I cherish the vision of what could have been a great moment in American poetry. One day my American literature professor told our class about Emily Dickinson, the quiet and reclusive woman who was satisfied to live in a circumscribed world in Amherst, Massachusetts. Then he told us about Walt Whitman, the wild man of American poetry whose energy and sensuality and wide experience of the human condition were dramatically different from Emily Dickinson’s.

My professor gave us two facts: the Dickinson family occasionally went to the beach for picnics; and Walt Whitman was fond of going to a beach, stripping off all of his clothes and running in the sand while yelling his poetry into the wind. My professor then said, with a mischievous smile on his face, “What if, one day at the beach, just after Emily Dickinson had finished spreading her picnic blanket on the sand, suddenly, flying over a sand dune and landing right in the middle of the Dickinson picnic, came a naked Walt Whitman. Who would have spoken first? What would that person have said? What poems would have been written by each of them afterwards? What a moment that would have been!”

The appearance of John the Baptist is like Walt Whitman landing on the beach—a wild and surprising character shouting his prophecy all over the wilderness and howling his message into the wind. He must have shocked many people even as he attracted others. Hard to go on with business as usual or concentrate on your little picnic when the Baptizer bursts onto the scene. Nothing can remain the same after he appears. Either he is crazy or he is onto something big. Or maybe both. But the world is going to be changed. The valleys will be filled and the hills will be made low. Or, as Clarence Jordan translates in his Cotton Patch Version: “Make a road for the Lord in the depressed areas and make it straight. Every low place shall be filled in. Every hill and high place shall be pushed down. And the curves shall be straightened out and the washboard road scraped smooth.” A radical vision of a world dramatically renewed and improved. That’s John’s vision.

In Vermont, that vision is especially attractive. It’s almost impossible to get from one town to another without going over hills and around curves. There are few long and straight roads in the state, and after mud season, many of the dirt roads are rutted and bumpy, like giant washboards. Those hills and curves are part of the beauty and charm of Vermont, but it is frustrating to contend with them year-round, especially if there is snow or ice. It would be heavenly to be able to drive smoothly and quickly without steep inclines or sharp curves or merciless bumps.

And that is John’s point. In the kingdom that is coming, the rough places will be smoothed out and the crooked ways will be made straight. But ultimately it’s not highway maintenance he is talking about—it is people and culture maintenance. He is talking not about road improvement but about the creation of a world of righteousness, safety, justice and compassion, the kind of world dreamed about by poets and promised by prophets.

There is a highway in southern Vermont where many serious accidents happen because cars and trucks build up their speed descending a mountain, only to come upon a sharp curve in the road. The people living in the house near that curve keep a pile of blankets on their porch because they know there will be accidents regularly, and the victims will need to be covered while waiting for the rescue squad. Residents of the area have been petitioning the state for years to straighten the road out in order to prevent accidents and save lives. John the Baptist seems to be saying something similar—the curves of injustice, immorality and inhumanity need to be changed into smooth paths so that everyone will see God’s salvation. That is God’s plan, and it is not wishful thinking to proclaim it.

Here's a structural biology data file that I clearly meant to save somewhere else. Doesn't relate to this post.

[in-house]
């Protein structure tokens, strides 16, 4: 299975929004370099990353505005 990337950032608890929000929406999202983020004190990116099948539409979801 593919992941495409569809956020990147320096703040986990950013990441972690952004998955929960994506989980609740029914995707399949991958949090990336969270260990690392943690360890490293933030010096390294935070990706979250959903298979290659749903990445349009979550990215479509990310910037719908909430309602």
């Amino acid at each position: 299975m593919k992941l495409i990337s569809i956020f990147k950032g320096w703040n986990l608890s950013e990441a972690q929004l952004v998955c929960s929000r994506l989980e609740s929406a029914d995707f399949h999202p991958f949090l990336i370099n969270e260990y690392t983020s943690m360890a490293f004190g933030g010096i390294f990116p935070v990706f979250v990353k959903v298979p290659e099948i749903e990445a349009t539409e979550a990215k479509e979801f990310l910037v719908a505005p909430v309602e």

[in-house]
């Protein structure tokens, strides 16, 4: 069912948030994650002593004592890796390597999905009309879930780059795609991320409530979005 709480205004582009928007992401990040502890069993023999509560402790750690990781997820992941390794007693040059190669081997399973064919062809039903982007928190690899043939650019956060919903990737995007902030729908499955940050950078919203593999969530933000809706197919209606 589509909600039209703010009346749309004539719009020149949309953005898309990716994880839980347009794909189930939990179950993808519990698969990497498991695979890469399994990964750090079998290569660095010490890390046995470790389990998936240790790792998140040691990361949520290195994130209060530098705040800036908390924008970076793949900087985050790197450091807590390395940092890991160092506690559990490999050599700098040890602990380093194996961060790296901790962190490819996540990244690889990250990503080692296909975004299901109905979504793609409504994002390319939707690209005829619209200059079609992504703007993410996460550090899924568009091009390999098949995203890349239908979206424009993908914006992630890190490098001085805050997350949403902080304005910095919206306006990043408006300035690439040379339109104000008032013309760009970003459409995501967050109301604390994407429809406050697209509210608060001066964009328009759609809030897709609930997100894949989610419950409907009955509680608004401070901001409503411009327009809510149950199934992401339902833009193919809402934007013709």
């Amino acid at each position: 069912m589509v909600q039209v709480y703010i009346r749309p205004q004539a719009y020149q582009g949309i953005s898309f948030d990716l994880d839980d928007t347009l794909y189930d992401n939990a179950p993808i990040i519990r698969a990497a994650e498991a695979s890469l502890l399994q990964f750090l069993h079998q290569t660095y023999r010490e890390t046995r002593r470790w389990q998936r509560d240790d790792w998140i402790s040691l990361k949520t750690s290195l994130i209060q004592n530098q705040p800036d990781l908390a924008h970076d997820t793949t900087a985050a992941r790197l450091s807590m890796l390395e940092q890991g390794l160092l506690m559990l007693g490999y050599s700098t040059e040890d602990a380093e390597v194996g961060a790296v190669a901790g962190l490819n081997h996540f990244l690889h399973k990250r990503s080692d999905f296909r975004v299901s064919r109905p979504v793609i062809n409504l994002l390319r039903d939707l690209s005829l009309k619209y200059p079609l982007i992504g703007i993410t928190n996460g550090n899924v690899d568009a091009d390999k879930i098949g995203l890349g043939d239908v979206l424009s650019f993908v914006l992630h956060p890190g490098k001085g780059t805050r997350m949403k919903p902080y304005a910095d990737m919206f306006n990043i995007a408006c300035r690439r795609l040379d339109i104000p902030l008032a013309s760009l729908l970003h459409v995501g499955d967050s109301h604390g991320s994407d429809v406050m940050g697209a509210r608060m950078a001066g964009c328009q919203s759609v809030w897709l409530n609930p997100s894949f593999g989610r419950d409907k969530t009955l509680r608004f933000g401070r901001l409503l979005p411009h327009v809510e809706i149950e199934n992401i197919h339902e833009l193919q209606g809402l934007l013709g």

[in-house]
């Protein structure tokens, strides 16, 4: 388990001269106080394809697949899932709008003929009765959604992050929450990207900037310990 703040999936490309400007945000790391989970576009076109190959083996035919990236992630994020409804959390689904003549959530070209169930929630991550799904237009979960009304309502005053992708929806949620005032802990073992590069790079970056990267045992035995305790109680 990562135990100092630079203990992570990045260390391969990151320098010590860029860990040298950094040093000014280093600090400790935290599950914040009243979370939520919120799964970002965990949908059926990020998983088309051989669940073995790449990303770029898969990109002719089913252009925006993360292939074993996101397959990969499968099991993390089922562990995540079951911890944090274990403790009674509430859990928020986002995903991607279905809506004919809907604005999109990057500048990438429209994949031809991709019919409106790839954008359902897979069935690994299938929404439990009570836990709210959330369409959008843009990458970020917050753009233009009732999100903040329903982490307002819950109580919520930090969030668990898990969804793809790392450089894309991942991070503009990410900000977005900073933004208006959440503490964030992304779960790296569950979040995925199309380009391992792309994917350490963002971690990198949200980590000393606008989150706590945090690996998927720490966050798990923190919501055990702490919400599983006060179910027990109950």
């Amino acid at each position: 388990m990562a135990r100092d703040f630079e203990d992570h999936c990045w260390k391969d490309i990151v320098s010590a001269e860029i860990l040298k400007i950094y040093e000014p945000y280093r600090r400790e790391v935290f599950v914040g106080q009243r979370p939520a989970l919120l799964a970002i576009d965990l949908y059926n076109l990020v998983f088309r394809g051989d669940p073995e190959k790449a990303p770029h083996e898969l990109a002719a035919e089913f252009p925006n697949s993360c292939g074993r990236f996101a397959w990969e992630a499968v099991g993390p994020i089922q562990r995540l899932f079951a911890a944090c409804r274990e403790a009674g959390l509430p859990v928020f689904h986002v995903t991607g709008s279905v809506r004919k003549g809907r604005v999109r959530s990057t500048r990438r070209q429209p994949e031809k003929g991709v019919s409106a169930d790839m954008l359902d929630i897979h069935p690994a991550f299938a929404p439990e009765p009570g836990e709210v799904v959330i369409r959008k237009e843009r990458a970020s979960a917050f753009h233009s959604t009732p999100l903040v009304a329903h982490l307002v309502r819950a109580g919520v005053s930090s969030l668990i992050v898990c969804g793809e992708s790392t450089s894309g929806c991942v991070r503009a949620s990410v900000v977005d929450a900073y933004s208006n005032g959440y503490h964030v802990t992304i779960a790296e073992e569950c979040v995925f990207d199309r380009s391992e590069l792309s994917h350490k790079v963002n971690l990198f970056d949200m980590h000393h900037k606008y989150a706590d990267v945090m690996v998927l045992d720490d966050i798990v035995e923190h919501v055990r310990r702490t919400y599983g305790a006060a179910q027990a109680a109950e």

Who is going to do this work? It is God’s work, but at the same time, it is our responsibility to join that work. That is our work of repentance. That is our harvest of righteousness. We pile up our blankets and respond to human misery, but we also do all that we can to remove the curves and injustices that cause so much suffering and pain. That is our vocation, easily forgotten amid holiday busyness and jolliness. It is serious business, all-important business—which is why John shouts at us incessantly.

As serious as this task is, though, we can still approach it with joy. Whether we express our joy quietly, as did Emily Dickinson, or exuberantly, as did Walt Whitman, we are invited to share our joy by offering our praise to God and enjoying our eucharistic picnics. And when we gather, who knows what surprises await us? That’s what this season of Advent is for—to heighten our awareness of God’s surprises, whether they include the surprise of Elizabeth and Zechariah, who are way too old to be having a baby yet bring forth John, or the surprise years when that same John appears in the wilderness. All of these events remind us that we can never predict when God will appear in our lives or what lies beyond that next curve or who is going to come leaping over that sand dune. We’d better be prepared.